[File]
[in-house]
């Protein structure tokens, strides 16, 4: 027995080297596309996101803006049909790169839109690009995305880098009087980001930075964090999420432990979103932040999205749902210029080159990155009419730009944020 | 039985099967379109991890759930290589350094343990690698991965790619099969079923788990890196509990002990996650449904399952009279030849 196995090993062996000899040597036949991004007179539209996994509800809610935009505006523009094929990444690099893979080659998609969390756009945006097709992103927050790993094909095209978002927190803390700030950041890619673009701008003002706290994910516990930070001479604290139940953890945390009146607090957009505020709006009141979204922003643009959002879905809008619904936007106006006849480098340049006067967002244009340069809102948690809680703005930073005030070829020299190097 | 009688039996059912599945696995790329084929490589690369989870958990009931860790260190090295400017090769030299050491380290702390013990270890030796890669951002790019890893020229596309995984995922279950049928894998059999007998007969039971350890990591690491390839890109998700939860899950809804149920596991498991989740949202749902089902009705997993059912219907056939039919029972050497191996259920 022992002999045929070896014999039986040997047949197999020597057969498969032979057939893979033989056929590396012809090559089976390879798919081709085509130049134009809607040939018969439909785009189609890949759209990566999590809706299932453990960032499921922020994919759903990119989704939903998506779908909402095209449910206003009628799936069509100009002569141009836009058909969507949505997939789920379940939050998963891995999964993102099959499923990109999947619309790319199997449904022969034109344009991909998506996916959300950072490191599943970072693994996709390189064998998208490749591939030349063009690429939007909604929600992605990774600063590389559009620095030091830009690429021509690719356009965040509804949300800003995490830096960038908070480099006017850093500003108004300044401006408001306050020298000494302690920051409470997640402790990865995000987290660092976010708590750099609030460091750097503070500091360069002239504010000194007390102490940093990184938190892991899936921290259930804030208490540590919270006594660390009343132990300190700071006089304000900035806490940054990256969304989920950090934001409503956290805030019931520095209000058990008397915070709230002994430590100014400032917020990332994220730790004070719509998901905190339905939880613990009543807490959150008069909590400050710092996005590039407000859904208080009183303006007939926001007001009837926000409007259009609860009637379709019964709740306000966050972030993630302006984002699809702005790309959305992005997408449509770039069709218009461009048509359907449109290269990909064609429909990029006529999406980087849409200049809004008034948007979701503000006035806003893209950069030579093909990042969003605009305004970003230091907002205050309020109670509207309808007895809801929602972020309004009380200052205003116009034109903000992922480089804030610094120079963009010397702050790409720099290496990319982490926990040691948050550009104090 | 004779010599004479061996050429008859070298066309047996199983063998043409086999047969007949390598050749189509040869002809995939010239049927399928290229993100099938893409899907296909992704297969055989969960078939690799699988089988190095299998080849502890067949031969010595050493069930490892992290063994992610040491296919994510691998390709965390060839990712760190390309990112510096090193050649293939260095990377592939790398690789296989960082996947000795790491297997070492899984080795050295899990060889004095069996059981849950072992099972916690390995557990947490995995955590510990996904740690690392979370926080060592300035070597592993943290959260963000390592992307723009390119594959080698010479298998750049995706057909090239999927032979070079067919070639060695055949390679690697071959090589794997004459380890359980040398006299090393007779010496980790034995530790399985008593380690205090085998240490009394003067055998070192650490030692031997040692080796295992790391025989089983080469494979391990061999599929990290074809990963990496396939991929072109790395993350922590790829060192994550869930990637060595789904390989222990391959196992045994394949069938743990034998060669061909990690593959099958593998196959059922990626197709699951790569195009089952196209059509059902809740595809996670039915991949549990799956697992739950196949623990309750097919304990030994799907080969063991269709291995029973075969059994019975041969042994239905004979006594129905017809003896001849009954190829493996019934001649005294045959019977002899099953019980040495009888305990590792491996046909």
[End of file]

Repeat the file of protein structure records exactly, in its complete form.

[in-house]
């Protein structure tokens, strides 16, 4: 027995080297596309996101803006049909790169839109690009995305880098009087980001930075964090999420432990979103932040999205749902210029080159990155009419730009944020 | 039985099967379109991890759930290589350094343990690698991965790619099969079923788990890196509990002990996650449904399952009279030849 196995090993062996000899040597036949991004007179539209996994509800809610935009505006523009094929990444690099893979080659998609969390756009945006097709992103927050790993094909095209978002927190803390700030950041890619673009701008003002706290994910516990930070001479604290139940953890945390009146607090957009505020709006009141979204922003643009959002879905809008619904936007106006006849480098340049006067967002244009340069809102948690809680703005930073005030070829020299190097 | 009688039996059912599945696995790329084929490589690369989870958990009931860790260190090295400017090769030299050491380290702390013990270890030796890669951002790019890893020229596309995984995922279950049928894998059999007998007969039971350890990591690491390839890109998700939860899950809804149920596991498991989740949202749902089902009705997993059912219907056939039919029972050497191996259920 022992002999045929070896014999039986040997047949197999020597057969498969032979057939893979033989056929590396012809090559089976390879798919081709085509130049134009809607040939018969439909785009189609890949759209990566999590809706299932453990960032499921922020994919759903990119989704939903998506779908909402095209449910206003009628799936069509100009002569141009836009058909969507949505997939789920379940939050998963891995999964993102099959499923990109999947619309790319199997449904022969034109344009991909998506996916959300950072490191599943970072693994996709390189064998998208490749591939030349063009690429939007909604929600992605990774600063590389559009620095030091830009690429021509690719356009965040509804949300800003995490830096960038908070480099006017850093500003108004300044401006408001306050020298000494302690920051409470997640402790990865995000987290660092976010708590750099609030460091750097503070500091360069002239504010000194007390102490940093990184938190892991899936921290259930804030208490540590919270006594660390009343132990300190700071006089304000900035806490940054990256969304989920950090934001409503956290805030019931520095209000058990008397915070709230002994430590100014400032917020990332994220730790004070719509998901905190339905939880613990009543807490959150008069909590400050710092996005590039407000859904208080009183303006007939926001007001009837926000409007259009609860009637379709019964709740306000966050972030993630302006984002699809702005790309959305992005997408449509770039069709218009461009048509359907449109290269990909064609429909990029006529999406980087849409200049809004008034948007979701503000006035806003893209950069030579093909990042969003605009305004970003230091907002205050309020109670509207309808007895809801929602972020309004009380200052205003116009034109903000992922480089804030610094120079963009010397702050790409720099290496990319982490926990040691948050550009104090 | 004779010599004479061996050429008859070298066309047996199983063998043409086999047969007949390598050749189509040869002809995939010239049927399928290229993100099938893409899907296909992704297969055989969960078939690799699988089988190095299998080849502890067949031969010595050493069930490892992290063994992610040491296919994510691998390709965390060839990712760190390309990112510096090193050649293939260095990377592939790398690789296989960082996947000795790491297997070492899984080795050295899990060889004095069996059981849950072992099972916690390995557990947490995995955590510990996904740690690392979370926080060592300035070597592993943290959260963000390592992307723009390119594959080698010479298998750049995706057909090239999927032979070079067919070639060695055949390679690697071959090589794997004459380890359980040398006299090393007779010496980790034995530790399985008593380690205090085998240490009394003067055998070192650490030692031997040692080796295992790391025989089983080469494979391990061999599929990290074809990963990496396939991929072109790395993350922590790829060192994550869930990637060595789904390989222990391959196992045994394949069938743990034998060669061909990690593959099958593998196959059922990626197709699951790569195009089952196209059509059902809740595809996670039915991949549990799956697992739950196949623990309750097919304990030994799907080969063991269709291995029973075969059994019975041969042994239905004979006594129905017809003896001849009954190829493996019934001649005294045959019977002899099953019980040495009888305990590792491996046909």